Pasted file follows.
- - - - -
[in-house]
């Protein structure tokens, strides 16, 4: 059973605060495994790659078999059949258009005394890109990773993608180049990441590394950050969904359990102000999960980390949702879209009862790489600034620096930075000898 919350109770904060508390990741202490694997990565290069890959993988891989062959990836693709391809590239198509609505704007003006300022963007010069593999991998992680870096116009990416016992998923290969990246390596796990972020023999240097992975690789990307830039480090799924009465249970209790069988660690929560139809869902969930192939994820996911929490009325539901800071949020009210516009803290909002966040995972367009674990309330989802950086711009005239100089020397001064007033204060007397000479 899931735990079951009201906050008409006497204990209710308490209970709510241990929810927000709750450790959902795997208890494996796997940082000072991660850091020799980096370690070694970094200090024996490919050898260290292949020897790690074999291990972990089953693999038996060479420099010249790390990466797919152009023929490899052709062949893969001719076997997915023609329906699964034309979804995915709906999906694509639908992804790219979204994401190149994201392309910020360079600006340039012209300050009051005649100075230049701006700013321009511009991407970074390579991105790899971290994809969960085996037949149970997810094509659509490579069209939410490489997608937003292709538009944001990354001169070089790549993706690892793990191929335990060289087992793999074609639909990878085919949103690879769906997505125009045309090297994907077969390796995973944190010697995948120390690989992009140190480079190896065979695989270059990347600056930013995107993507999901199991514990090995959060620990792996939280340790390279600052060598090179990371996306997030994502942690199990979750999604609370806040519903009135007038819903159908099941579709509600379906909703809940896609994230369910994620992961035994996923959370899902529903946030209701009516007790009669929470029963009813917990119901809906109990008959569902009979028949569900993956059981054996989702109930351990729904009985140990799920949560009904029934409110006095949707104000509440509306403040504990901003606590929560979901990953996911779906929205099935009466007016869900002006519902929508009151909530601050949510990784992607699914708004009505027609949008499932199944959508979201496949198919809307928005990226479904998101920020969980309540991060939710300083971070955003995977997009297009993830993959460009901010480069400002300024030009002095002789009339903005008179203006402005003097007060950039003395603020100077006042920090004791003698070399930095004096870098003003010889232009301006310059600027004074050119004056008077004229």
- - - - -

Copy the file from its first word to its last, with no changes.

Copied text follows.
[in-house]
């Protein structure tokens, strides 16, 4: 059973605060495994790659078999059949258009005394890109990773993608180049990441590394950050969904359990102000999960980390949702879209009862790489600034620096930075000898 919350109770904060508390990741202490694997990565290069890959993988891989062959990836693709391809590239198509609505704007003006300022963007010069593999991998992680870096116009990416016992998923290969990246390596796990972020023999240097992975690789990307830039480090799924009465249970209790069988660690929560139809869902969930192939994820996911929490009325539901800071949020009210516009803290909002966040995972367009674990309330989802950086711009005239100089020397001064007033204060007397000479 899931735990079951009201906050008409006497204990209710308490209970709510241990929810927000709750450790959902795997208890494996796997940082000072991660850091020799980096370690070694970094200090024996490919050898260290292949020897790690074999291990972990089953693999038996060479420099010249790390990466797919152009023929490899052709062949893969001719076997997915023609329906699964034309979804995915709906999906694509639908992804790219979204994401190149994201392309910020360079600006340039012209300050009051005649100075230049701006700013321009511009991407970074390579991105790899971290994809969960085996037949149970997810094509659509490579069209939410490489997608937003292709538009944001990354001169070089790549993706690892793990191929335990060289087992793999074609639909990878085919949103690879769906997505125009045309090297994907077969390796995973944190010697995948120390690989992009140190480079190896065979695989270059990347600056930013995107993507999901199991514990090995959060620990792996939280340790390279600052060598090179990371996306997030994502942690199990979750999604609370806040519903009135007038819903159908099941579709509600379906909703809940896609994230369910994620992961035994996923959370899902529903946030209701009516007790009669929470029963009813917990119901809906109990008959569902009979028949569900993956059981054996989702109930351990729904009985140990799920949560009904029934409110006095949707104000509440509306403040504990901003606590929560979901990953996911779906929205099935009466007016869900002006519902929508009151909530601050949510990784992607699914708004009505027609949008499932199944959508979201496949198919809307928005990226479904998101920020969980309540991060939710300083971070955003995977997009297009993830993959460009901010480069400002300024030009002095002789009339903005008179203006402005003097007060950039003395603020100077006042920090004791003698070399930095004096870098003003010889232009301006310059600027004074050119004056008077004229």